Because we cook a lot of our own meals, we know that it can sometimes feel tedious. Which frequently means that we rush through it as quickly as possible, drawn to the idea of the ten minute meal. When we talked about slowing down with Beef Bourguignon recently, we discussed the merits of slowly braising a dish, sipping wine and watching Julia Child. Slowing down your cooking process on purpose can be almost meditative, and once you find your slow cooking groove, you'll probably find yourself enjoying it way more than a five-minute-mad-dash-frittata.
Today we're talking about slowing down with a carne adovada recipe. You can think of carne adovada as New Mexican pulled pork, basically. Although, like every New Mexican dish there are tons of different methods (some like to roast the pork, some like to braise it, some people like big chunks of pork), my favorite version of carne adovada has always been the shredded, slow cooked, meltingly tender and blazingly spicy version. If you've ever had the good fortune of eating a Golden Pride carne adovada burrito, that's what we're shooting to re-create. This recipe is very long, and very slow -- you marinate the pork overnight, then slow-cook it for a whole eight hours.
Here are a few reasons why slow-cooking carne adovada is amazing:
- While it does require some planning ahead, the cooking process itself requires very little attention, because you get to use your slow-cooker.
- Your home will be filled with the smell of simmering pork, chiles and red wine for at least six hours.
- Pork shoulder is an incredibly affordable cut of meat, which means you can invite everyone you know over for carne burritos and not break the bank.
- It tastes even better the second day. You can eat the leftovers with eggs for breakfast, with beans and rice for lunch and/or in enchiladas for dinner. The sky is the limit. Carne adovada totchos, anyone?
If you don't eat pork, don't despair! This recipe would be delicious with a brisket or chicken, as well, you might just have to tweak the cooking time a bit. When you give this recipe a whirl, you'll inevitably boost your meat-cooking confidence, because it is pretty much impossible to screw up. As an added bonus, if you happen to have any New Mexican friends to invite over, they will all owe you a favor and look up at you with adoration in their eyes. When you make your own version, let us know how you eat it!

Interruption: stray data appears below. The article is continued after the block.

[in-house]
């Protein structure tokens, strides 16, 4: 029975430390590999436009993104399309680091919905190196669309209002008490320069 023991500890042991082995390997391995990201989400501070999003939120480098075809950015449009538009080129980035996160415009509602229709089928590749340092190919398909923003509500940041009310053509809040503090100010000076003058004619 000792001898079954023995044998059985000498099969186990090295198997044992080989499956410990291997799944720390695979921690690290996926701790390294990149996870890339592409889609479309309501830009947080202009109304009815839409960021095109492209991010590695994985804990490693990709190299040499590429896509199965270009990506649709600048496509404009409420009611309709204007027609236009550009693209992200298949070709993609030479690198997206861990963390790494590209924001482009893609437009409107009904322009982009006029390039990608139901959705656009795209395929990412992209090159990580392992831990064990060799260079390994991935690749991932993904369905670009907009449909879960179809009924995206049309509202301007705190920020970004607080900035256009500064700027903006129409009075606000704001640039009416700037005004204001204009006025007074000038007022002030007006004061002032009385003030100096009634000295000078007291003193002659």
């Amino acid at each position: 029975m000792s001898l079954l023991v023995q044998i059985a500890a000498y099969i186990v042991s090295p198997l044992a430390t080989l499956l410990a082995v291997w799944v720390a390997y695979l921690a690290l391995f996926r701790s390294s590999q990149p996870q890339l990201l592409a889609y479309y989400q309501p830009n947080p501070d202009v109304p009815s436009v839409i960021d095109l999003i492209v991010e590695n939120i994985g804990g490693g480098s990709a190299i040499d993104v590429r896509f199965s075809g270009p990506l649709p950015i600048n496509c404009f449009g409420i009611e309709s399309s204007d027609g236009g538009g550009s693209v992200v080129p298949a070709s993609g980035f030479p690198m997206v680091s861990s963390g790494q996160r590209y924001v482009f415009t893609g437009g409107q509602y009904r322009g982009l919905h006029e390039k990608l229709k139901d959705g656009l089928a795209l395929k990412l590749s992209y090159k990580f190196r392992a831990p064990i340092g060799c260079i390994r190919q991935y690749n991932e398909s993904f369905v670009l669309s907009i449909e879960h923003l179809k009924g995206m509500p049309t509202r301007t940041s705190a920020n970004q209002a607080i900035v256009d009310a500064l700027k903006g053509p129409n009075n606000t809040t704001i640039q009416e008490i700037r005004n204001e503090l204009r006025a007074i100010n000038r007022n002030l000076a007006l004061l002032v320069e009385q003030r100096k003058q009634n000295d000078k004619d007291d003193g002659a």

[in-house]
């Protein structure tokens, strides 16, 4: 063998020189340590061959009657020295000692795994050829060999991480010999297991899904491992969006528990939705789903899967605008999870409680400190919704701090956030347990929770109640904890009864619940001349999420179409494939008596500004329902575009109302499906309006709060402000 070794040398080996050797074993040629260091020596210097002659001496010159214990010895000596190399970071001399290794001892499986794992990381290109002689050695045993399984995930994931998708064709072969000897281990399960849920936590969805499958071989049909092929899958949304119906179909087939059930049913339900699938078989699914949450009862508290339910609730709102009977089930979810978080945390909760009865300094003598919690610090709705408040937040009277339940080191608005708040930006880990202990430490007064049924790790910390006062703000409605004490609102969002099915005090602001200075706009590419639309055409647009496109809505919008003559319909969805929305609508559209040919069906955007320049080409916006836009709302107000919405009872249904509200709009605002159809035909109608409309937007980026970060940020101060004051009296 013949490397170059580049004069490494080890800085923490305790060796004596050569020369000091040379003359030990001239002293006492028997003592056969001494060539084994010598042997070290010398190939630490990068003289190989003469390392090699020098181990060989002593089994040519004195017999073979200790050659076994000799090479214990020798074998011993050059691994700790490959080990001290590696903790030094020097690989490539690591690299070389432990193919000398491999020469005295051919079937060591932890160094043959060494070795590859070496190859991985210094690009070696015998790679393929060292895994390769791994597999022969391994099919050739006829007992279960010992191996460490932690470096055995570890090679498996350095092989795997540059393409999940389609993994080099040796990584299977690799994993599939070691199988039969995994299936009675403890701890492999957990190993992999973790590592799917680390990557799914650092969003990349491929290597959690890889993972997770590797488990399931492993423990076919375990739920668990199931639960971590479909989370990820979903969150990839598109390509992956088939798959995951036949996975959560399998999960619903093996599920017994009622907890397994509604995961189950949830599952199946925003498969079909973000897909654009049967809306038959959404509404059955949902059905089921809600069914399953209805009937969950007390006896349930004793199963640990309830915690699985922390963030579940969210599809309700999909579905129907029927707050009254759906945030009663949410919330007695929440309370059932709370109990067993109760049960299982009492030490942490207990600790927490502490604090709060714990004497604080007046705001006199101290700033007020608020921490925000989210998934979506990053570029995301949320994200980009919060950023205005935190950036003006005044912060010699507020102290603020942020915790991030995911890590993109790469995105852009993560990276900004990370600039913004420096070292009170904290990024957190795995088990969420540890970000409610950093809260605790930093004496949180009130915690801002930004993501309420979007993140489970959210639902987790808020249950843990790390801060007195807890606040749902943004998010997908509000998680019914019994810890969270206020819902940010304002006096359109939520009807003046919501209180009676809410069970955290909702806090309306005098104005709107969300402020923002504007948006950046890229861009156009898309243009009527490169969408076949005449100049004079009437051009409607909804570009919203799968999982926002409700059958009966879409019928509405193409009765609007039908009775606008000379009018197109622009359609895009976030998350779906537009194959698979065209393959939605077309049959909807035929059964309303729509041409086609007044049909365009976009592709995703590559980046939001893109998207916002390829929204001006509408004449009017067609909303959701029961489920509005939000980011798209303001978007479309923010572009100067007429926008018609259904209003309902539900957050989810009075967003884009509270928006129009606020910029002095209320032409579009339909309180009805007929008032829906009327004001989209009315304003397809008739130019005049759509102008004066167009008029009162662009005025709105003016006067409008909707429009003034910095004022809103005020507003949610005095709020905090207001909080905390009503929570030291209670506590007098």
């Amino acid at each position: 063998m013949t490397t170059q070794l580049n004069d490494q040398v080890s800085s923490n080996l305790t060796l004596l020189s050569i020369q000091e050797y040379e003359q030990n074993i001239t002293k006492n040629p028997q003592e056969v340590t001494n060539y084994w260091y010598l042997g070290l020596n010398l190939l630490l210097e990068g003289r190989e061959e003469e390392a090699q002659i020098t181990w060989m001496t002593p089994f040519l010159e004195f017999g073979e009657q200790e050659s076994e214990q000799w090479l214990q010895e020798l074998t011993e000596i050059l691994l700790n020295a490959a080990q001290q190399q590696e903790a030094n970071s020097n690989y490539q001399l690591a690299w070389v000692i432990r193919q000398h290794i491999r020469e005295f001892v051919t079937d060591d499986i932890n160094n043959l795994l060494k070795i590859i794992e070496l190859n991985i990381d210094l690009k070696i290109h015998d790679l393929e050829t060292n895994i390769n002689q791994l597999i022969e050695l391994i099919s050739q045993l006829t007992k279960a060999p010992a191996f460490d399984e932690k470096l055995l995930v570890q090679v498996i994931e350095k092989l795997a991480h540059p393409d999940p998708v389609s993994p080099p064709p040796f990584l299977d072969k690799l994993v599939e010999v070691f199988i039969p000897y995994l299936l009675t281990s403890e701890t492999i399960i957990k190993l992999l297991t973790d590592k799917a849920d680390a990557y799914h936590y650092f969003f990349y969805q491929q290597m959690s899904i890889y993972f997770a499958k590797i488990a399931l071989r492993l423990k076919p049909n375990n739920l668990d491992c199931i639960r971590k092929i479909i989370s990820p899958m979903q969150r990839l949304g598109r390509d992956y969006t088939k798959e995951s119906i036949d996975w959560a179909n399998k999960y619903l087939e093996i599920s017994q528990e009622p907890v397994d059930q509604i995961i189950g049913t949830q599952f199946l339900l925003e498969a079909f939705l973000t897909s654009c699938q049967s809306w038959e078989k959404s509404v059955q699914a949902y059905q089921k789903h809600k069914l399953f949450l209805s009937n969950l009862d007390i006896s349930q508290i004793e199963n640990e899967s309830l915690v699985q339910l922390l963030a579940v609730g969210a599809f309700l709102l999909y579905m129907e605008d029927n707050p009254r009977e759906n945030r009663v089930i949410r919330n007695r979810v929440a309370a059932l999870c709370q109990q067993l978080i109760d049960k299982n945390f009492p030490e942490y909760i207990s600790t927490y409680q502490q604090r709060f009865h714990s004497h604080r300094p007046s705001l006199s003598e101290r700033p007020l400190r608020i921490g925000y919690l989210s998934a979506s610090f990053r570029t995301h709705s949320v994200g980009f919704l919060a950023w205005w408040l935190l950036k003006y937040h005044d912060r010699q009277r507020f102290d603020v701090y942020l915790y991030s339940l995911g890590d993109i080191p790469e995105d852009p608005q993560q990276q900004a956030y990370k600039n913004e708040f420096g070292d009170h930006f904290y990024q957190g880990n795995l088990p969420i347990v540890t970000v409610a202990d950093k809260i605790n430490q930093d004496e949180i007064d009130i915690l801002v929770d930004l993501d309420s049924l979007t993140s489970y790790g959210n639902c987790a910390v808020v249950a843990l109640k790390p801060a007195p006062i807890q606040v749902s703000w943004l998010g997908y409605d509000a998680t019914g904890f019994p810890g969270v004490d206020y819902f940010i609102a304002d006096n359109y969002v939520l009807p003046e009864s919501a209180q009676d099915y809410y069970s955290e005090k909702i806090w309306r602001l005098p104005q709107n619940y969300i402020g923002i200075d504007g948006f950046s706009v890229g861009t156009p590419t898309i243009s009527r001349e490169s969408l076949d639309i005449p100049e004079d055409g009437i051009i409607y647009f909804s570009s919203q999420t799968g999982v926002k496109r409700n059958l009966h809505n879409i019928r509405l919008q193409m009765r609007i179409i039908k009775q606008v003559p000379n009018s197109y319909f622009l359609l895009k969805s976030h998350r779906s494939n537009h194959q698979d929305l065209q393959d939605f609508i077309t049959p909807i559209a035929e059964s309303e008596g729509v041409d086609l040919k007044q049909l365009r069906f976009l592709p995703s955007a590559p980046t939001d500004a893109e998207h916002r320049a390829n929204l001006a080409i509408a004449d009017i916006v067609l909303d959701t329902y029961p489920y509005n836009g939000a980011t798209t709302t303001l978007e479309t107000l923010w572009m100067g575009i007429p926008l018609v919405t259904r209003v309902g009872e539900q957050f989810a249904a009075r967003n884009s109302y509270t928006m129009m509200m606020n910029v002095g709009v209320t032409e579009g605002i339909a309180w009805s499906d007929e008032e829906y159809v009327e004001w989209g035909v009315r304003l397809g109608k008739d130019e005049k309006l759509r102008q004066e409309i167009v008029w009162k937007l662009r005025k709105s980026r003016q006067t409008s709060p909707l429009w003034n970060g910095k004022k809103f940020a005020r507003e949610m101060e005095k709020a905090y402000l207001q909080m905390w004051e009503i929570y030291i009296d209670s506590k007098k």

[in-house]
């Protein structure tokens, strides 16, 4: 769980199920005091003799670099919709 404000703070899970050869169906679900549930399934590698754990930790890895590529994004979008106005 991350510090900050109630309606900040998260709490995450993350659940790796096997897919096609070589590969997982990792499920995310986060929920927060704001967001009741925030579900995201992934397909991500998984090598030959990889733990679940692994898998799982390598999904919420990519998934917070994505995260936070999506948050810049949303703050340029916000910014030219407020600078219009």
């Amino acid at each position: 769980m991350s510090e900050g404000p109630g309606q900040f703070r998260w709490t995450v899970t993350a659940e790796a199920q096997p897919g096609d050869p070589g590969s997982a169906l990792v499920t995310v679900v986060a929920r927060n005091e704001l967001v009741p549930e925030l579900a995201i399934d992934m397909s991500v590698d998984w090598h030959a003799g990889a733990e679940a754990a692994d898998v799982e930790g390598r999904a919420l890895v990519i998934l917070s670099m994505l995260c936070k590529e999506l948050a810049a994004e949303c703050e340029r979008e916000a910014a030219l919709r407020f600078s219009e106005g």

New Mexico Slow-Cooker Carne Adovada
(reprinted from Chronicles of a Stomach Grumble)
*Be forewarned, you marinate this overnight and cook it for almost a whole day. It is SO worth the planning.
3lb whole pork shoulder, bone in, skin off (I know. 3lbs?? You'll want to have leftovers. Trust.)
1 cup NM Red Chile powder (I use Los Chileros, also feel free to toss in some chopped whole red chiles if you want to)
3 - 5 big cloves of garlic, minced
3 tablespoons olive oil
1 teaspoon dried oregano
pinch smoked paprika
2 cups chicken stock or red wine, or a combination of both
Combine half the chile powder, garlic, oregano, cumin, cinnamon, nutmeg, paprika and olive oil in the dish you'll marinate your pork in. Once you've mixed the oil in, it should be a slightly loose paste. Roll the pork shoulder in the marinade so that it covers every square inch. Sprinkle with salt and massage the marinade in for a minute or two, making sure to get into any little folds or crevices. (Ew, sorry, I know. Could I have said that in a less appetizing way?) Cover with plastic and leave in the fridge overnight.
In the morning, pull out your slow cooker. Set it on low. Put the pork and stock/wine/combo in it, along with the second 1/2 cup of chile powder. Set the timer for 8 hours. LEAVE IT ALONE.
I'm serious. Leave it. Don't open it too much. Don't poke at the meat. Turn the pork over in the broth a few times throughout the course of the day. When you hit the 6 hour mark, it will start to fall apart. Shred it up with two forks so that it can spend the next few hours REALLY soaking up the lovely gravy it's made for itself.
Then, enjoy in a billion applications and maybe share with your friends if you are really nice.